Wednesday, September 30, 2020

Making Magic in the Arena - Dimir Rogues

It's that time of year again. The Ravnica sets, including War of the Spark, and Core Set 2020 are out, and Zendikar Rising is now in. That's right: Standard Rotation has occurred. And though many powerful spells have left, still many more remain.

Having said that, it's also time to beginning experimenting with new decks for this bold new frontier. And while I'm not convinced it's the most powerful deck in the rotation with four-color Omnath out in the wilds, seeing a viable Rogue tribal deck coming together, and in my favorite two-color combination, how I could possibly play anything else.

That's right. It's time to play Dimir Rogues!

There are several different formulas for the deck, but all of them utilize two key pieces: Thieves' Guild Enforcer and Soaring Thought-Thief. Both of these cards have a ton of traits in common.

  • Both cards have Flash, which allows us to play them on our opponent's turn and hold up mana.
  • Both have effects which mill cards off the top of our opponent's deck
  • Both have bonuses that activate once we reach a threshold of our opponent having eight or more cards in their graveyard.

From what I've seen, the deck takes those two as a skeleton, and can go in one of two different directions. The first utilizes the triggers from both cards to keep an opponent's graveyard full with at least 8 cards, and rush them down with a small army of rogues. You'll see cheap one-drops like the Merfolk Windrobbers and Zulaport Duelists in the deck I played in these lists, because they aim to move quickly. And though I didn't run any copies of it, it would make sense to run Nighthawk Scavenger is this style of rogue deck because it becomes a powerhouse extremely quickly.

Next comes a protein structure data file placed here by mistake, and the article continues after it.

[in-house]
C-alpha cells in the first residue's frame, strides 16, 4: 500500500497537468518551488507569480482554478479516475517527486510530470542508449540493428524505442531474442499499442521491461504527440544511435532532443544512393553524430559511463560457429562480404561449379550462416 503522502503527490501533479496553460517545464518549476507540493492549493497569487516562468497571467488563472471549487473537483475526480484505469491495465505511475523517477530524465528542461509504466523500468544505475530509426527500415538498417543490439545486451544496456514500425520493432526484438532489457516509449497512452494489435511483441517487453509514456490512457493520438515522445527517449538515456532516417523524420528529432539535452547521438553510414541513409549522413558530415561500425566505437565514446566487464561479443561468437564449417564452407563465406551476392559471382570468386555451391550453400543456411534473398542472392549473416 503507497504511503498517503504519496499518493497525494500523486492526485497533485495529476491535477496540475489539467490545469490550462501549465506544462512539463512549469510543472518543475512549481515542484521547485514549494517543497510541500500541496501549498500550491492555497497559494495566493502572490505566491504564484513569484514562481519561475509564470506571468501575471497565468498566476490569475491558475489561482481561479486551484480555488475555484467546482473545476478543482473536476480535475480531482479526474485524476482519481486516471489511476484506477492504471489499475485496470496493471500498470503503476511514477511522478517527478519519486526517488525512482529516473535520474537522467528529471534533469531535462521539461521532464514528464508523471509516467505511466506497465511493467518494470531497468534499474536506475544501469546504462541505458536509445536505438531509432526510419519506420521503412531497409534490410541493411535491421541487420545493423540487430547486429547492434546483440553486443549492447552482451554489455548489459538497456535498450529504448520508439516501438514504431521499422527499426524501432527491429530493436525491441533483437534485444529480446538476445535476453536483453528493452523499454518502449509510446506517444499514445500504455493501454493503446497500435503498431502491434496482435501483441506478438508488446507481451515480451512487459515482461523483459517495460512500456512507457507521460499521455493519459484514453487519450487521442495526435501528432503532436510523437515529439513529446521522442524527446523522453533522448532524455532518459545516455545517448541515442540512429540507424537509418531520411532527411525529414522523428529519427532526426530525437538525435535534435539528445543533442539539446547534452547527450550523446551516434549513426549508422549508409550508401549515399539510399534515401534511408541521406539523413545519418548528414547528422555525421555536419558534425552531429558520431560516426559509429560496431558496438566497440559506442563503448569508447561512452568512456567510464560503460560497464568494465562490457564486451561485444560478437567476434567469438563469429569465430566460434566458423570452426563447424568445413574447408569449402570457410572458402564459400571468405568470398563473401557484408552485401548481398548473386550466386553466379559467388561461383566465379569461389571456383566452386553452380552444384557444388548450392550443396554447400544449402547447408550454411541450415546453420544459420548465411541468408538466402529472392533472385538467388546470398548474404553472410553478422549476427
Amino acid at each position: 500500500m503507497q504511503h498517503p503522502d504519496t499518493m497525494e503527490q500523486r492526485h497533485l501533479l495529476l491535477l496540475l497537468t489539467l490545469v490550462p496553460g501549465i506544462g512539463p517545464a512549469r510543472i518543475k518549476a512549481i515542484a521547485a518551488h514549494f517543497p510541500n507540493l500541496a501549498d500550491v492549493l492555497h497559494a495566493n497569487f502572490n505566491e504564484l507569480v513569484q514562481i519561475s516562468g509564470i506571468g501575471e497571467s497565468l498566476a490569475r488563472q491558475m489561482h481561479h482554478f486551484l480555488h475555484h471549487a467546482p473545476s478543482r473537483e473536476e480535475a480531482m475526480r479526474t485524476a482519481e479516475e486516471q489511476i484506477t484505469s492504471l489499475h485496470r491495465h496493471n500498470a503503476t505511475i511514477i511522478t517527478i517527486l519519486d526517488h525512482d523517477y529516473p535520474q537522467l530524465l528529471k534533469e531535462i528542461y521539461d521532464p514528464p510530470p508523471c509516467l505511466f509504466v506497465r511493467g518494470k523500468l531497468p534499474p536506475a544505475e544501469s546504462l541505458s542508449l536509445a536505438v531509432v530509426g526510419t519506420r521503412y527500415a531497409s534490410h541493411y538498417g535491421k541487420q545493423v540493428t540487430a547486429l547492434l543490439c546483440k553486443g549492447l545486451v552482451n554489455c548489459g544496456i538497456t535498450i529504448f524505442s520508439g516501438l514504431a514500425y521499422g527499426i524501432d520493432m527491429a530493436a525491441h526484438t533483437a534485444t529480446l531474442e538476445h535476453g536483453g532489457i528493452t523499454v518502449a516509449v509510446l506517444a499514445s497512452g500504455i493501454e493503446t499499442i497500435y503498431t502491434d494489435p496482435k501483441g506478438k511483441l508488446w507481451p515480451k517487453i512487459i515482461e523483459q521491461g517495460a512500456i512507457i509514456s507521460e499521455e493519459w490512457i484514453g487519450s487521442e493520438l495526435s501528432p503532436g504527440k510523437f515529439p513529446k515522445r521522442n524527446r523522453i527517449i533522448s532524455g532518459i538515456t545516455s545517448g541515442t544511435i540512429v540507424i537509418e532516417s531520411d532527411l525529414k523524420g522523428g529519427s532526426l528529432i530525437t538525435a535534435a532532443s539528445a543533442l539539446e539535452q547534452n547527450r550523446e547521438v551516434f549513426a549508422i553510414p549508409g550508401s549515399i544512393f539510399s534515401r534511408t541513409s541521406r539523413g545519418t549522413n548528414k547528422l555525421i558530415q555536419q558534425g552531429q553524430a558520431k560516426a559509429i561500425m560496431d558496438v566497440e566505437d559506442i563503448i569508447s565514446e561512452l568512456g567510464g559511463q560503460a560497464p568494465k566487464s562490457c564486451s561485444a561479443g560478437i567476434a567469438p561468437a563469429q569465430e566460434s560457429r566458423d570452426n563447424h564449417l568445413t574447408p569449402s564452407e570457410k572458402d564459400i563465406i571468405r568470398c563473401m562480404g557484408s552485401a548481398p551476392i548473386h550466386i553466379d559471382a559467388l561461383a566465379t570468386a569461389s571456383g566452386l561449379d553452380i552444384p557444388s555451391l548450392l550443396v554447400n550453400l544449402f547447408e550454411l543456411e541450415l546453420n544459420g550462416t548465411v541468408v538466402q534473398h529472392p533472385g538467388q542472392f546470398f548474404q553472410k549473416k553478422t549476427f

The other version leans more into the flash ability, turning into something akin to the Simic/Sultai Flash decks people who have been here for a while might be familiar with. They use cards like Slitherwisp and Cunning Nightbonder to both accrue resources from and protect our instant-speed plays. And now that Teferi, Time Raveler is gone, we no longer need to worry about losing access to our ability to play at instant speed.

Either way, cards like Brazen Borrower and Drown in the Loch have quickly become cards that are non-negotiable, as both formulas are different types of tempo decks that need bounce spells and counter magic to keep our opponent off balance while we sweep in with our own tactics. In fact, cheap removal like Eliminate also forms another aspect of the deck's backbone no matter how it's built. We can also use cards like Jwari Disruption and Hagra Mauling in these slots to shore up our land drops, but I am unsure how effective that will ultimately be.

Lastly, the question exists as to whether or not Zareth San, the Trickster earns a slot of two in the deck. It's a difficult quandary, which depends on how the meta shakes out as time marches on. In some of the games we played, it turned the tide in such a major way that our opponent had no choice but to surrender to us. On the other hand, we does little when our opponent isn't committing to the board and we aren't hitting many useful permanents in our mill strategy. That said, he does still have flash, which allows us to choose when would be the best time to cast him. Additionally, he has an effect similar to ninjutsu which allow us to place him on board so long as one of our forces aren't blocked.

But again, no matter how you build it, and there are several ways to do so, it's a fun deck that combines flavor and effectiveness. And as a start to post-rotation meta, it's exciting to see a deck like this doing well, even if it might not make the cut once the meta solidifies.

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